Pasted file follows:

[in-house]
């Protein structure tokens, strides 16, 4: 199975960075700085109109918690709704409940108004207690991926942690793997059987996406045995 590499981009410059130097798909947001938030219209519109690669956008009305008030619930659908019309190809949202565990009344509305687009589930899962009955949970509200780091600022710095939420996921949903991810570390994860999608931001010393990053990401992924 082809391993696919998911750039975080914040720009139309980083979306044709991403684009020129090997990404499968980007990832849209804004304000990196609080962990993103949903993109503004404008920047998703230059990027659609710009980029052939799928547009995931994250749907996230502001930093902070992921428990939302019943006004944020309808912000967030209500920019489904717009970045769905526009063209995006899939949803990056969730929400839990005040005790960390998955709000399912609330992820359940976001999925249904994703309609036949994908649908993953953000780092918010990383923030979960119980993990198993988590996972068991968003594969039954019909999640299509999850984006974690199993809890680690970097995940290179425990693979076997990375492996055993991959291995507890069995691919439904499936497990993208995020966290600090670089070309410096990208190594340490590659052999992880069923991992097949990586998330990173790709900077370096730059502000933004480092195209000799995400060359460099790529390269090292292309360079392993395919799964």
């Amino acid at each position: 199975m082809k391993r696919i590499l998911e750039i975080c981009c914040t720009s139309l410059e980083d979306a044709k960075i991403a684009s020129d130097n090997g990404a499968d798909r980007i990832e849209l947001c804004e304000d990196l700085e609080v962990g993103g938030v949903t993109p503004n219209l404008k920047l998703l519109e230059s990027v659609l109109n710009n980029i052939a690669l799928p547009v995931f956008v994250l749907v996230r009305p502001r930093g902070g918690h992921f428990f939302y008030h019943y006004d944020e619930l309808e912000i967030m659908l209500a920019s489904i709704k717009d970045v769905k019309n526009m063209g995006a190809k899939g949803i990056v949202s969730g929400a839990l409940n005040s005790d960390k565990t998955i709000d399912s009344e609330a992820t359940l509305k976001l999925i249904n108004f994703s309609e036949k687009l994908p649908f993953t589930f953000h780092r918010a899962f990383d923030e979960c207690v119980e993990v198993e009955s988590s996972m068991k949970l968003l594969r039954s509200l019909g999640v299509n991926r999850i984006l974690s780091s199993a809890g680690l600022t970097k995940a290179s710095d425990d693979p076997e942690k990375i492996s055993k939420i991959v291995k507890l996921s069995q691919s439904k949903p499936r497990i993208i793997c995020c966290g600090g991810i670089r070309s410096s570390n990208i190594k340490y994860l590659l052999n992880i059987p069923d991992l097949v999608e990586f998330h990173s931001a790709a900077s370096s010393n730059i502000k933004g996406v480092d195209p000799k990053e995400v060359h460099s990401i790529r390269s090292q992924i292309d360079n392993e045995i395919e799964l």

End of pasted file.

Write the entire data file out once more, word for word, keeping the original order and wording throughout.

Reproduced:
[in-house]
């Protein structure tokens, strides 16, 4: 199975960075700085109109918690709704409940108004207690991926942690793997059987996406045995 590499981009410059130097798909947001938030219209519109690669956008009305008030619930659908019309190809949202565990009344509305687009589930899962009955949970509200780091600022710095939420996921949903991810570390994860999608931001010393990053990401992924 082809391993696919998911750039975080914040720009139309980083979306044709991403684009020129090997990404499968980007990832849209804004304000990196609080962990993103949903993109503004404008920047998703230059990027659609710009980029052939799928547009995931994250749907996230502001930093902070992921428990939302019943006004944020309808912000967030209500920019489904717009970045769905526009063209995006899939949803990056969730929400839990005040005790960390998955709000399912609330992820359940976001999925249904994703309609036949994908649908993953953000780092918010990383923030979960119980993990198993988590996972068991968003594969039954019909999640299509999850984006974690199993809890680690970097995940290179425990693979076997990375492996055993991959291995507890069995691919439904499936497990993208995020966290600090670089070309410096990208190594340490590659052999992880069923991992097949990586998330990173790709900077370096730059502000933004480092195209000799995400060359460099790529390269090292292309360079392993395919799964």
């Amino acid at each position: 199975m082809k391993r696919i590499l998911e750039i975080c981009c914040t720009s139309l410059e980083d979306a044709k960075i991403a684009s020129d130097n090997g990404a499968d798909r980007i990832e849209l947001c804004e304000d990196l700085e609080v962990g993103g938030v949903t993109p503004n219209l404008k920047l998703l519109e230059s990027v659609l109109n710009n980029i052939a690669l799928p547009v995931f956008v994250l749907v996230r009305p502001r930093g902070g918690h992921f428990f939302y008030h019943y006004d944020e619930l309808e912000i967030m659908l209500a920019s489904i709704k717009d970045v769905k019309n526009m063209g995006a190809k899939g949803i990056v949202s969730g929400a839990l409940n005040s005790d960390k565990t998955i709000d399912s009344e609330a992820t359940l509305k976001l999925i249904n108004f994703s309609e036949k687009l994908p649908f993953t589930f953000h780092r918010a899962f990383d923030e979960c207690v119980e993990v198993e009955s988590s996972m068991k949970l968003l594969r039954s509200l019909g999640v299509n991926r999850i984006l974690s780091s199993a809890g680690l600022t970097k995940a290179s710095d425990d693979p076997e942690k990375i492996s055993k939420i991959v291995k507890l996921s069995q691919s439904k949903p499936r497990i993208i793997c995020c966290g600090g991810i670089r070309s410096s570390n990208i190594k340490y994860l590659l052999n992880i059987p069923d991992l097949v999608e990586f998330h990173s931001a790709a900077s370096s010393n730059i502000k933004g996406v480092d195209p000799k990053e995400v060359h460099s990401i790529r390269s090292q992924i292309d360079n392993e045995i395919e799964l």